Gutting a Gege AP1000 Cylinder Lock

I decided to have a shot at picking one of my Gege AP1000 cylinder locks (specifically #1 which is 55mm long and snapped.). The keyway and side profile of the lock can be seen in this earlier post. This is a green belt lock and I feel I need more practice at this level before moving on to blue.

I don’t know if this is common but before I start picking I have a feel around inside the lock with the pick to just get an understanding of what’s in there. I was immediately confused because I could only feel five of the expected six pins, pin three was apparently missing. I tried picking anyway but I was getting nothing. The five pins I could find simply didn’t seem to want to bind at all, even with a fair bit of tension. So i took it apart…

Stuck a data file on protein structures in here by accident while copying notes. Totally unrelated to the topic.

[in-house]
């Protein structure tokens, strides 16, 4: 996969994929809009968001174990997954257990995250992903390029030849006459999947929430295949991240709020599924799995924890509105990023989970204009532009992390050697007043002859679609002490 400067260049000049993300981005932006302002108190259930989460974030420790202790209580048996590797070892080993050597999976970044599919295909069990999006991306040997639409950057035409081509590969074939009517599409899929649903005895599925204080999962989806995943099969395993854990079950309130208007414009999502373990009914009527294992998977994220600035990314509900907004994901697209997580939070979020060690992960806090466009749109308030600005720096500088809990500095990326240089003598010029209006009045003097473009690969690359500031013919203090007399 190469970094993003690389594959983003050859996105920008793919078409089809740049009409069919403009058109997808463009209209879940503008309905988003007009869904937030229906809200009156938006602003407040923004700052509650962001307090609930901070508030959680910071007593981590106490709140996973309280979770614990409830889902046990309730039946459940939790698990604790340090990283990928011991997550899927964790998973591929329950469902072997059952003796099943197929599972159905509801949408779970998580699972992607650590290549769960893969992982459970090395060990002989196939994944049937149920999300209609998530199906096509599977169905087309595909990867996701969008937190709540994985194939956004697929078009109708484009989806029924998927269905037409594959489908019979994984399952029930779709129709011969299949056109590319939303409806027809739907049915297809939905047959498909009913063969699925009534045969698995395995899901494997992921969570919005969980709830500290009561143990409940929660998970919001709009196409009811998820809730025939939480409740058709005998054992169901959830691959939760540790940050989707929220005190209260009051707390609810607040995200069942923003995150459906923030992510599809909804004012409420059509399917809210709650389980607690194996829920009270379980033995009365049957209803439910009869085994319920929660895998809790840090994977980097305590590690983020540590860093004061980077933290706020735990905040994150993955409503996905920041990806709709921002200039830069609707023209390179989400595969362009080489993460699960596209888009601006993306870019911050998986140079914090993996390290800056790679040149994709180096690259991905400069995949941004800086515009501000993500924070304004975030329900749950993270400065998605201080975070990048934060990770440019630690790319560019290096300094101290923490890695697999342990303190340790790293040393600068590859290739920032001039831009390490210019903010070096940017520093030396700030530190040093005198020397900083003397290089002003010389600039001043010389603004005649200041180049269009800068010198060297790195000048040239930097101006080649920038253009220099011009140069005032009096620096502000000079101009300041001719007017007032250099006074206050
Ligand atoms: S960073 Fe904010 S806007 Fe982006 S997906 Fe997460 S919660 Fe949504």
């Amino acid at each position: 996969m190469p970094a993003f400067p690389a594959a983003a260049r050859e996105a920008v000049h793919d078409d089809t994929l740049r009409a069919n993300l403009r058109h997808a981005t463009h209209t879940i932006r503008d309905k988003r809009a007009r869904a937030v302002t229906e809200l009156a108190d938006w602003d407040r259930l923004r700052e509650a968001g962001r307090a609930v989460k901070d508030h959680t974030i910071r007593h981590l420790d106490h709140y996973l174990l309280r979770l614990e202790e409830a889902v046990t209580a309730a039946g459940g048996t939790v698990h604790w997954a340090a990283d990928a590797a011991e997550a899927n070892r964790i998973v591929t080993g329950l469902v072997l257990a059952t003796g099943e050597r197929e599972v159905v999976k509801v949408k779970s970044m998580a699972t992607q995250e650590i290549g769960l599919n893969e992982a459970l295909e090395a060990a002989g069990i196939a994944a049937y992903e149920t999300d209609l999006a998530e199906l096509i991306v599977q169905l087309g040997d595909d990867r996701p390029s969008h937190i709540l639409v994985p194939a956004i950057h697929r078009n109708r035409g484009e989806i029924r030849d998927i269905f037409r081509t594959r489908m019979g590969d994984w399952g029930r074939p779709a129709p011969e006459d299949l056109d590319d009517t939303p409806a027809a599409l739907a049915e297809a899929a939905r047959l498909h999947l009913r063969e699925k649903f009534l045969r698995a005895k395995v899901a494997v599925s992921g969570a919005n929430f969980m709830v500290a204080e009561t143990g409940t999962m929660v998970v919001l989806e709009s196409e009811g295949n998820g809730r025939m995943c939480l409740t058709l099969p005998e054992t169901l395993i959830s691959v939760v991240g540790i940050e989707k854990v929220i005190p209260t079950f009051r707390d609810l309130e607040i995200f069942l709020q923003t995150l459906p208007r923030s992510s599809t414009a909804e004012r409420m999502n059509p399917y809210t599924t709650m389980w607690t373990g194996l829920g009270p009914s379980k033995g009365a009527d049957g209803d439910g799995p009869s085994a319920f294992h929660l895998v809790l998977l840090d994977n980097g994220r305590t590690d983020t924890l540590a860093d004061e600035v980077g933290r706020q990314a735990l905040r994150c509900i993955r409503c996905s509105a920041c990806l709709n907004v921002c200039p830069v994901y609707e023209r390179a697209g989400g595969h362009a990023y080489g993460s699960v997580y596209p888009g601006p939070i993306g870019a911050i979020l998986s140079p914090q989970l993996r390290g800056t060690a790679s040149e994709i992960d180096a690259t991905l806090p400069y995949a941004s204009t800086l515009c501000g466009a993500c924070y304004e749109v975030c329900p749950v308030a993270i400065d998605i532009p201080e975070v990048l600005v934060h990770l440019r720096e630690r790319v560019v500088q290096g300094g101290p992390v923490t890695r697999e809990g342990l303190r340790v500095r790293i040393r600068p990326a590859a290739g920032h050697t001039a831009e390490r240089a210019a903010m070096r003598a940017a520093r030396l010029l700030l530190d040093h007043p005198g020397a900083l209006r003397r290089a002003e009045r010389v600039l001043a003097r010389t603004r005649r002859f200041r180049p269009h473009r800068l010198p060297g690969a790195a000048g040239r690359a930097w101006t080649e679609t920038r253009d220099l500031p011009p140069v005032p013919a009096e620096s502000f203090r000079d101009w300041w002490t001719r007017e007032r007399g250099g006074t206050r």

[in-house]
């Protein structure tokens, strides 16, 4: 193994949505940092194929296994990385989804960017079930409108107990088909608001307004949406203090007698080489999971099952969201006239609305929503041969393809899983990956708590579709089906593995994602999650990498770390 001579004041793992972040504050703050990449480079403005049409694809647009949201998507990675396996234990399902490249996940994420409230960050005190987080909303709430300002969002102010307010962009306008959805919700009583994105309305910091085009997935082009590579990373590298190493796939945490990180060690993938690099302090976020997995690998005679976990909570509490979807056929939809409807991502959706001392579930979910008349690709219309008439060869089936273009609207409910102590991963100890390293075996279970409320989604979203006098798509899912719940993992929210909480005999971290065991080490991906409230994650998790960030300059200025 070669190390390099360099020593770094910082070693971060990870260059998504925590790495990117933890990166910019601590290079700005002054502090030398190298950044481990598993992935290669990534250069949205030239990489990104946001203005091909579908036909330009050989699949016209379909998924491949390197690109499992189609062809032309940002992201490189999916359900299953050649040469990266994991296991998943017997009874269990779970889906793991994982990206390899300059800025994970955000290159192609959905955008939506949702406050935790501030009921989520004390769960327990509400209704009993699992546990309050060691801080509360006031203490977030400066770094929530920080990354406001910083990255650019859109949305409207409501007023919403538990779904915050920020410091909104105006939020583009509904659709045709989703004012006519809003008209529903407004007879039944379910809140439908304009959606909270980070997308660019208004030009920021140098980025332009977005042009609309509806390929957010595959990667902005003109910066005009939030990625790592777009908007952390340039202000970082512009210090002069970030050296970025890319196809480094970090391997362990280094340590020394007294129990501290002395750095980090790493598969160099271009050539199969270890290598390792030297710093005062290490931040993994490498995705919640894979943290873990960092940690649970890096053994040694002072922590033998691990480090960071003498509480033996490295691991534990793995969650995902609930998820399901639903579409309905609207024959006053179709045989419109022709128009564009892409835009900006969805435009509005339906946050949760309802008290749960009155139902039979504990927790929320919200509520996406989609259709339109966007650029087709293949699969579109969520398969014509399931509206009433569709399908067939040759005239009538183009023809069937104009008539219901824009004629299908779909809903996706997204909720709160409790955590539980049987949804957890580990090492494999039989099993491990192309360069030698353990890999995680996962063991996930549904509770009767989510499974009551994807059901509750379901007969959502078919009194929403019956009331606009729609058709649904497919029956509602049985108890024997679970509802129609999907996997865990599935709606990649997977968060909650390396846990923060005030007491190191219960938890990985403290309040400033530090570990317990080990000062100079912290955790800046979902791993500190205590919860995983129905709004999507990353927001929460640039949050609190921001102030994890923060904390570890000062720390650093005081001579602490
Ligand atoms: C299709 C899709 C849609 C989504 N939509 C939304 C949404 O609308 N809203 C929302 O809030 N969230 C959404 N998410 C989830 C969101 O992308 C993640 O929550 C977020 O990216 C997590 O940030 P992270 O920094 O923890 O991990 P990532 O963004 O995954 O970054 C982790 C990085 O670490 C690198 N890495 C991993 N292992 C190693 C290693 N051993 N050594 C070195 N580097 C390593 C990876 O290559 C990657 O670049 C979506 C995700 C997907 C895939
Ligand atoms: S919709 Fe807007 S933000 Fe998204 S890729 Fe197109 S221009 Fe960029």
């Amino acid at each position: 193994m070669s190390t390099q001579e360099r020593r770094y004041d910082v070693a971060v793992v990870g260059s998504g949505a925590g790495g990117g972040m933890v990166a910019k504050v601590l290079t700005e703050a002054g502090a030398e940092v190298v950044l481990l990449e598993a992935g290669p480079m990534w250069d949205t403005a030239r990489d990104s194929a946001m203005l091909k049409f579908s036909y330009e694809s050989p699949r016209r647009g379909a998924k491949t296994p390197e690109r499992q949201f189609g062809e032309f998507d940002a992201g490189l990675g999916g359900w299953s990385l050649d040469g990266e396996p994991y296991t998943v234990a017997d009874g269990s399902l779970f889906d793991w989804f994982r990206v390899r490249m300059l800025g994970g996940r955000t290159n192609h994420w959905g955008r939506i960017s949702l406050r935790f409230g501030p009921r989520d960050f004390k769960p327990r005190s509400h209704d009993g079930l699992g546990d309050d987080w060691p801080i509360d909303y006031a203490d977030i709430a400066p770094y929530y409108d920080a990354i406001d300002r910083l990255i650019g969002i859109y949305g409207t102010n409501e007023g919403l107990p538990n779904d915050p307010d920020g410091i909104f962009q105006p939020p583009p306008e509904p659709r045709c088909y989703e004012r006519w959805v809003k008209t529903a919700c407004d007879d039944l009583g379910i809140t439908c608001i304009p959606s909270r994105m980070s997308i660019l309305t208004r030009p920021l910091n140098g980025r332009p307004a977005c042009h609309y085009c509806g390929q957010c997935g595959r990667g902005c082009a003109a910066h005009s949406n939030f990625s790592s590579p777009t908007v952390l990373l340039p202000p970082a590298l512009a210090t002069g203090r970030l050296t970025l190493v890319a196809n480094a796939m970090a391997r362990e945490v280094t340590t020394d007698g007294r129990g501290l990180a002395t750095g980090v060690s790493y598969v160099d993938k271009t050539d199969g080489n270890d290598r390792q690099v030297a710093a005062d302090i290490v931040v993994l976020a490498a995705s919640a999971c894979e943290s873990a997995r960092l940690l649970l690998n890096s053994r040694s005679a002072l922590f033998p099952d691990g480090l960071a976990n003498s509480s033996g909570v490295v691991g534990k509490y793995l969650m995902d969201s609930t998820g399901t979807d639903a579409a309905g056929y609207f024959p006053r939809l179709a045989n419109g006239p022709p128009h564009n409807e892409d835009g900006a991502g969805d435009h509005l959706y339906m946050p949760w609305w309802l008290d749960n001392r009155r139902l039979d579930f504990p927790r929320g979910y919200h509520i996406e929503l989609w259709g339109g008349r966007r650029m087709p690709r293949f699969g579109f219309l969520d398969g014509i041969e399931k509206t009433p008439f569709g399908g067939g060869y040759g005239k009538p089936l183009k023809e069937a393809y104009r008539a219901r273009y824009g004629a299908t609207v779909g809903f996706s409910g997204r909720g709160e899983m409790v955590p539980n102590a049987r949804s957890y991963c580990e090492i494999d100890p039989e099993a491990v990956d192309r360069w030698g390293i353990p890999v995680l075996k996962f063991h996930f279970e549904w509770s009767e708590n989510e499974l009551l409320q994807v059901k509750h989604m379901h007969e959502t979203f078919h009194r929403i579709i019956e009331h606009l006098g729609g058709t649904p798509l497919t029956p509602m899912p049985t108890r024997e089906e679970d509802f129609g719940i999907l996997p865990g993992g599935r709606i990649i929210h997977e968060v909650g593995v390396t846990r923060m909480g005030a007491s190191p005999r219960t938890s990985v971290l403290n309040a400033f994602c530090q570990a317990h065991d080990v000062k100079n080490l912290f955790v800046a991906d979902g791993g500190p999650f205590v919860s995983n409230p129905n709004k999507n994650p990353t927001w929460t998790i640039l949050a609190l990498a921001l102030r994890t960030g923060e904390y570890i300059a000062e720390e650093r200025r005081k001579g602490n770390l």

I can see now why this is a green belt lock. The driver pins one, four, five, and six are serrated. Driver pin three is unusual in that it’s not round, it’s roughly a rounded hexagon, this is very clear if you try and roll it on the desk. This can be seen in this photo where pin three (right) is put up against one of the others.

I also noticed that the pin stack (key and driver) are shorter on pin three measuring just 11mm. The other pin stacks all measure 12.4mm (pin stack one seems to be 12.7mm, that might be measurement error though). I suspect now that pin three was lower than I was expecting and is probably binding first, and possibly engineered that way.

Time to put the lock back together and try picking it again with my new found knowledge.

A Note on Removing Circlips

The circlip on this lock was the most difficult to remove design I’ve ever come across. I was able to remove it by putting it in the vice and then knocking out off with a flat head screw driver and a hammer.